“I don’t care to be put in the middle of anything. I just plan on doing the work that this committee ought to do,” he said. 

The legislation from Sens. Cory BookerCory Anthony BookerOvernight Health Care — Presented by Campaign for Accountability — Momentum builds for federal laws enshrining abortion rights | Missouri lawmakers approve bill banning abortions at 8 weeks | Warren unveils plan to protect abortion rights 2020 Dem Seth Moulton calls for expanding cannabis access for veterans Momentum builds behind push to pass laws enshrining abortion rights MORE (D-N.J.), Thom TillisThomas (Thom) Roland TillisLawmakers call for investigation after census hired registered sex offender Dem Senate campaign arm hits GOP lawmakers over Trump tax law Graham encourages Donald Trump Jr. to plead the Fifth MORE (R-N.C.), Lindsey GrahamLindsey Olin GrahamTrump: Anonymous news sources are 'bulls---' Trump: 'Good chance' Dems give immigration 'win' after Pelosi called White House plan 'dead on arrival' The Hill's Morning Report — Presented by Pass USMCA Coalition — Trump: GOP has `clear contrast' with Dems on immigration MORE (R-S.C.) and Christopher CoonsChristopher (Chris) Andrew CoonsMnuchin says carbon capture tax credit guidance will be out soon Mnuchin signals administration won't comply with subpoena for Trump tax returns Menendez, Rubio lead Senate effort to regulate Venezuelan sanctions MORE (D-Del.) would codify that only a senior Justice Department official who has been confirmed by the Senate could fire Mueller. 

It would also give Mueller or any other special counsel an expedited review of their firing. If a court ultimately found they weren’t fired for “good cause” they would be reinstated.

The boost of momentum comes as Trump has raged against Mueller and Deputy Attorney General Rod RosensteinRod Jay RosensteinBarr dismisses contempt vote as part of 'political circus' Flynn provided details in Mueller's obstruction inquiry, new memo shows Senate confirms Rosen for No. 2 spot at DOJ MORE following the FBI’s raid of the offices and hotel room of his personal lawyer, Michael Cohen. The action stemmed in part from a referral from Mueller’s team, and Rosenstein reportedly approved the move. 

But Trump downplayed speculation that he would fire Mueller or Rosenstein while at his oceanfront Mar-a-Lago hotel in Florida. 

"They've been saying I'm going to get rid of them for the last three months, four months, five months, and they're still here," he told reporters. 

Republicans have worked overtime to warn Trump against firing Mueller, a former FBI director who is deeply respected in Washington, or Rosenstein, who appointed the special counsel. 

Now, with at least Tillis and Graham expected to vote with Democrats to support the Senate’s legislation next week, it is poised to pass out of the Judiciary Committee.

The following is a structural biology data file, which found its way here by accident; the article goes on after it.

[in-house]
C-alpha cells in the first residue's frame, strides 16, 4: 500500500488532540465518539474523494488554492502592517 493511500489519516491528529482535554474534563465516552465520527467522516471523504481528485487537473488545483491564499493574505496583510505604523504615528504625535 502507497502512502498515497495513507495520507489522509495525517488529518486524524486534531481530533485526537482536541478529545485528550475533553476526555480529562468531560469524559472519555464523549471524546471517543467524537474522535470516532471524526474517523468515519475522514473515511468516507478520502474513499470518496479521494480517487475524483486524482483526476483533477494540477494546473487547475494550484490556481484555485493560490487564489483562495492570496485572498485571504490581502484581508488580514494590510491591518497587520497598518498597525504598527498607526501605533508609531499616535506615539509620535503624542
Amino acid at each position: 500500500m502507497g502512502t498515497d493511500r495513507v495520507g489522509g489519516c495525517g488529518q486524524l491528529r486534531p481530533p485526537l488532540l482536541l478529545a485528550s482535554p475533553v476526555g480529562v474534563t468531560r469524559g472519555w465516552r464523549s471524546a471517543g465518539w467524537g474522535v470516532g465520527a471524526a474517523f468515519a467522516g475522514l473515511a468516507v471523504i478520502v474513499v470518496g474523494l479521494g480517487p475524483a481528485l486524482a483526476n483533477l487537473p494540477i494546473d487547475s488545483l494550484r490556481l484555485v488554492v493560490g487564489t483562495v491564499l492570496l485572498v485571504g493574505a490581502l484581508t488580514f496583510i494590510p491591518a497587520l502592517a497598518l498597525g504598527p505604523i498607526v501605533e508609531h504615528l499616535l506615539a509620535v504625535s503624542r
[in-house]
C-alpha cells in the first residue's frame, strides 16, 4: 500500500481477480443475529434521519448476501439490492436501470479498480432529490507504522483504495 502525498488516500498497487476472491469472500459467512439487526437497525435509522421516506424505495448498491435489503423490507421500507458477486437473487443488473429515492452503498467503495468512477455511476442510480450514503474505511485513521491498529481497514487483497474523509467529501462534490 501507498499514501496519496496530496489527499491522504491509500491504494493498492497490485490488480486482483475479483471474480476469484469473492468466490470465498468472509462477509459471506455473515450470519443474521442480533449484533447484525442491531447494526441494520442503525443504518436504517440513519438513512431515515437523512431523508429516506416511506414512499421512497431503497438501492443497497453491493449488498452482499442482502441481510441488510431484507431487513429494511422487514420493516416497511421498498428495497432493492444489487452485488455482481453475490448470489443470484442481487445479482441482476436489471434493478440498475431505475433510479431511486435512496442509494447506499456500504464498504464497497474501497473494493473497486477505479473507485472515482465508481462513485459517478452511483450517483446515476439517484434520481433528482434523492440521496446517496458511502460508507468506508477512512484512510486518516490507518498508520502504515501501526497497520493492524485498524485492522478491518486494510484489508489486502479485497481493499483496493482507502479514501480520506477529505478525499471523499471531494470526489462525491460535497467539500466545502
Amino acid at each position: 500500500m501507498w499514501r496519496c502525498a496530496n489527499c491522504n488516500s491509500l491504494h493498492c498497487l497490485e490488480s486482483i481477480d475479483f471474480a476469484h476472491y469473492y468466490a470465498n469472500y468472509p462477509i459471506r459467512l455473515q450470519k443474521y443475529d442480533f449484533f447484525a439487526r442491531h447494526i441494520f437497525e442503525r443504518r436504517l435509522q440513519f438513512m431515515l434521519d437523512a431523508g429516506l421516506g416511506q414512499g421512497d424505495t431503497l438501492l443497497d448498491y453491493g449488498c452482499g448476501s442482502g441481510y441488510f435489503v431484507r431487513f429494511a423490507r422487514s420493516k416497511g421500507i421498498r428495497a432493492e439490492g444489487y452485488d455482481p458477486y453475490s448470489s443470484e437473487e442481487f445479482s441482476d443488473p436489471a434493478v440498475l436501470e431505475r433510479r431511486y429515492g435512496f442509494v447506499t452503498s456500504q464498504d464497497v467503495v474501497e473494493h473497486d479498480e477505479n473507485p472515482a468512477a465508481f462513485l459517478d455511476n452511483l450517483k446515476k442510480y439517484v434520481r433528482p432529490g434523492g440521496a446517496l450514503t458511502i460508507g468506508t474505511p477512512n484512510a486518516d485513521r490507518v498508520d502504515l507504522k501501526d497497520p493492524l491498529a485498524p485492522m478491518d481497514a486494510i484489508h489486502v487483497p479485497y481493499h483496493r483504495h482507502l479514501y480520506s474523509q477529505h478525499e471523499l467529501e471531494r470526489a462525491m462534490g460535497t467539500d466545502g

What, if anything, comes after that for the bill is unclear. Republicans have shown little interest in challenging Trump, who remains popular with the party’s base, months before a midterm election. 

Sen. John CornynJohn CornynTrump's immigration push faces Capitol Hill buzzsaw The Hill's Morning Report - Presented by Pass USMCA Coalition - Restrictive state abortion laws ignite fiery 2020 debate Sinema, Gallagher fastest lawmakers in charity race MORE (R-Texas), McConnell’s No. 2, said a floor vote would be a “futile gesture” because the president ultimately wouldn’t sign the legislation.

“It’s not constitutional in my view to limit the president’s authority,” he added. “I don’t think he will do it, and I think it would be mistake if he did.” 

But supporters of the bill say they will try to gather support for the legislation. Any bill would need 60 votes, including the support of at least 11 Republicans, to clear the chamber. 

Tillis said his colleagues should “dispense with the drama” and focus on the long-term merits of the bill as they try to get additional co-sponsors. 

“It's something that can lie in the Senate chamber. Facts may lead to passage or not,” he said.

He added separately that despite McConnell’s statements “the reality is it’s on us to get the votes to get it passed.” 

Winning over GOP votes in the face of McConnell’s opposition could prove to be a herculean task. The GOP leader is widely respected within the caucus and controls what does — or doesn’t — come to the Senate. 

Asked about the “McConnell problem,” Coons quipped: “What McConnell problem? McConnell problem?” 

“The more the president does things that are unwise and abrupt,” he said, “the more I think that may persuade Majority Leader McConnell of the importance of preventive action.”